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C. Anderson and N.R. Franks,Teamwork in Animals, Robots and Humans. K. Riebel, The "Mute" Sex Revisited: Vocal Production and Perception Learning in Female Songbirds. J.M. Setchell and P.M. Kappeler, Selection in Relation to Sex in Primates. P. Berthold, Genetic Basis and Evolutionary Aspects of Bird Migration. D. Reby and K. McComb, Vocal Communication and Reproduction in Deer. K. Zuberbuhler, Referential Signaling in Non-Human Primates: Cognitive Precursors and Limitations for the Evolution of Language. M.F. Cheng, Vocal Self-Stimulation: From the Ring Dove Story to Emotion-Based Vocal Communication.
The aim of Advances in the Study of Behavior remains as it has been since the series began: to serve the increasing number of scientists who are engaged in the study of animal behavior by presenting their theoretical ideas and research to their colleagues and to those in neighboring fields. We hope that the series will continue its "contribution to the development of the field", as its intended role was phrased in the Preface to the first volume in 1965. Since that time, traditional areas of animal behavior have achieved new vigor by the links they have formed with related fields and by the closer relationship that now exists between those studying animal and human subjects.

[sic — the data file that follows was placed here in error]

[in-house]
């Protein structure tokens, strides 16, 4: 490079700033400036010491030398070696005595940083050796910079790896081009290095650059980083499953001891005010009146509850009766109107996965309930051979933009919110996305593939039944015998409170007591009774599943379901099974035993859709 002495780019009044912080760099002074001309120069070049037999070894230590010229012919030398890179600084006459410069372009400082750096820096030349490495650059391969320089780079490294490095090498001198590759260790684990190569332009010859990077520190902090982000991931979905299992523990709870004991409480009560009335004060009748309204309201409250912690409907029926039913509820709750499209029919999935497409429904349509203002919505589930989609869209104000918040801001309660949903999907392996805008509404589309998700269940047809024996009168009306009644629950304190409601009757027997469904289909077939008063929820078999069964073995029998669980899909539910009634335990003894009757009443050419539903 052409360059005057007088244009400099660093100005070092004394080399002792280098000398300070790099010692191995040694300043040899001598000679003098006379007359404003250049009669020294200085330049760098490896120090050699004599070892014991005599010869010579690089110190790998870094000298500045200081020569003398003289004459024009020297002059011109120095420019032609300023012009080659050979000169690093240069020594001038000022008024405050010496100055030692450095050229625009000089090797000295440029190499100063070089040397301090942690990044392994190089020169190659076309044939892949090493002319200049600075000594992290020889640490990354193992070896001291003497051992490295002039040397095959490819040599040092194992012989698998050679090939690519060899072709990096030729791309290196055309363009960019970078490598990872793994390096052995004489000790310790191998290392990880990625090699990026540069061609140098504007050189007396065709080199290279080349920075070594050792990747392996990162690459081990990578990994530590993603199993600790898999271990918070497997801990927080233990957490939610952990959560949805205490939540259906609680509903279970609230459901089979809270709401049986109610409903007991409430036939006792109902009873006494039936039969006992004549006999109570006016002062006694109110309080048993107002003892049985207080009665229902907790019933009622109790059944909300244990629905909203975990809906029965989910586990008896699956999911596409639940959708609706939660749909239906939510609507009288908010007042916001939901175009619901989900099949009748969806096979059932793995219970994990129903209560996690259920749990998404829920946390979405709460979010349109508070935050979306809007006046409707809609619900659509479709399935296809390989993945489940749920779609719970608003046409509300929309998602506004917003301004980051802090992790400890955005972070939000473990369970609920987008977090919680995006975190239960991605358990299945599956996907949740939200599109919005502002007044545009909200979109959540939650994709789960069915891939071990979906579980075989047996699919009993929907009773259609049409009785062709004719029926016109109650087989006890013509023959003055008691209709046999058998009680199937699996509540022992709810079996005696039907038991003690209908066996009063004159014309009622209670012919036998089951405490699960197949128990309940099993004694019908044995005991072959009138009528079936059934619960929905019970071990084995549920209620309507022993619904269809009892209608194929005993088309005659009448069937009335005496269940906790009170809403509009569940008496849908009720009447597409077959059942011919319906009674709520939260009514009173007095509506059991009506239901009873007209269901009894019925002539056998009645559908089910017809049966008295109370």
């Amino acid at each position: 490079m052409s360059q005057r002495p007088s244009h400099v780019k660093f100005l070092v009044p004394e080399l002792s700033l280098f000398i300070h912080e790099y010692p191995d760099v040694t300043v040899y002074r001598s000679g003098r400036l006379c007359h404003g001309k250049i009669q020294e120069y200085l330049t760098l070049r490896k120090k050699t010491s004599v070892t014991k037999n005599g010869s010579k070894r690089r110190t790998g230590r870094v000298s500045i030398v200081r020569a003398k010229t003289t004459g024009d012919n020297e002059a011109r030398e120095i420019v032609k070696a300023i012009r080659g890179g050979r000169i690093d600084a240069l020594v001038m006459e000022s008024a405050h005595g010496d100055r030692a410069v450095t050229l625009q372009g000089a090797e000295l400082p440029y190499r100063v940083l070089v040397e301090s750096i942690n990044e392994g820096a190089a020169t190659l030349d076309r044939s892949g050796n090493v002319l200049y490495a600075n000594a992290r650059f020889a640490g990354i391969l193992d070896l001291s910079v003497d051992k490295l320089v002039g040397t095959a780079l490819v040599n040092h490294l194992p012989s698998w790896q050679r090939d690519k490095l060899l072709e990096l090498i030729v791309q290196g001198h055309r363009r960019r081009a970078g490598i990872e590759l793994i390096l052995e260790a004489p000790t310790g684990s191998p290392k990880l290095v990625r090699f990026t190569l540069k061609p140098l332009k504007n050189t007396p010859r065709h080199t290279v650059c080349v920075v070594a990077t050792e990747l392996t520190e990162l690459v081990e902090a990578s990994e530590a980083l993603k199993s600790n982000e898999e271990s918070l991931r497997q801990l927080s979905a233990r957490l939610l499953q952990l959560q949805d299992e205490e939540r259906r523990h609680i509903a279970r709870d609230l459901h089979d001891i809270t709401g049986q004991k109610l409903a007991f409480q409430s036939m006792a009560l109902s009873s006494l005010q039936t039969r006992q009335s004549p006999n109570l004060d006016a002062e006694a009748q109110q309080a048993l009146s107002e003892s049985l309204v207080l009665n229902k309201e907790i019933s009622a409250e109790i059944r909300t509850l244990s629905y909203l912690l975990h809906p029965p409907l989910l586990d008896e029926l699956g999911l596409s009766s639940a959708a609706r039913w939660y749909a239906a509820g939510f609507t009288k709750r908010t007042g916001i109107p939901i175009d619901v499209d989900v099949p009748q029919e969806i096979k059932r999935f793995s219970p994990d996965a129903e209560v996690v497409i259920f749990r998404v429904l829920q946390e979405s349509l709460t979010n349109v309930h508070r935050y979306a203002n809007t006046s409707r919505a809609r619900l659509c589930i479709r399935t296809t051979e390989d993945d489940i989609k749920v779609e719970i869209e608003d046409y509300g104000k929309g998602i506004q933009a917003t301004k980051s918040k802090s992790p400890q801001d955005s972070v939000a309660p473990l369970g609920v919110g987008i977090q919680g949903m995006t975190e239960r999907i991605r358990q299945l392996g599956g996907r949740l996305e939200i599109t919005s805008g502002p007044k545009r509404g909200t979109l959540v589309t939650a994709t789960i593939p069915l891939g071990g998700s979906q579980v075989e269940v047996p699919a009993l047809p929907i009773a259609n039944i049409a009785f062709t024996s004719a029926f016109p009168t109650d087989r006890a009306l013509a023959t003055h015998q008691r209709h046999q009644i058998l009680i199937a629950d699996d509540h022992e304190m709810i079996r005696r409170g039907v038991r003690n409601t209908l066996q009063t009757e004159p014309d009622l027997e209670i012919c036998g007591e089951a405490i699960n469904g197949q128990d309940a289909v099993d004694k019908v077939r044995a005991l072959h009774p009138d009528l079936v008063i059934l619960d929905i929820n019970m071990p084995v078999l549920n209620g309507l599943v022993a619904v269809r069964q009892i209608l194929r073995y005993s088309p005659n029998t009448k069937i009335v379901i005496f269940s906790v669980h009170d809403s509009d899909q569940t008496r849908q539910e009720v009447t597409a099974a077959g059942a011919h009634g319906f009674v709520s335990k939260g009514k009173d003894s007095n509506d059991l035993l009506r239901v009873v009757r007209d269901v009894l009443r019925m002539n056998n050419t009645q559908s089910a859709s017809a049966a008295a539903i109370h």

Experimental psychologists studying animal behavior, comparative psychologists, ethologists, evolutionary biologists, and ichthyologists.
- No. of pages:
- © Academic Press 2003
- 18th December 2003
- Academic Press
- Hardcover ISBN:
- eBook ISBN:
"The series is designed for psychologists, zoologists, and psychiatrists, but will also be a valuable reference for workers in endocrinology, neurology, physiology, ethnology, and ecology." --BIOLOGICAL ABSTRACTS
Dr. Peter Slater is a Kennedy Professor of Natural History at the University of St Andrews, in Scotland. He is a former Editor of the journal Animal Behaviour and past President of the Association for the Study of Animal Behaviour. He received the Association's medal in 1999. His research interests are in vocal communication, with emphasis on the development and organization of song in birds.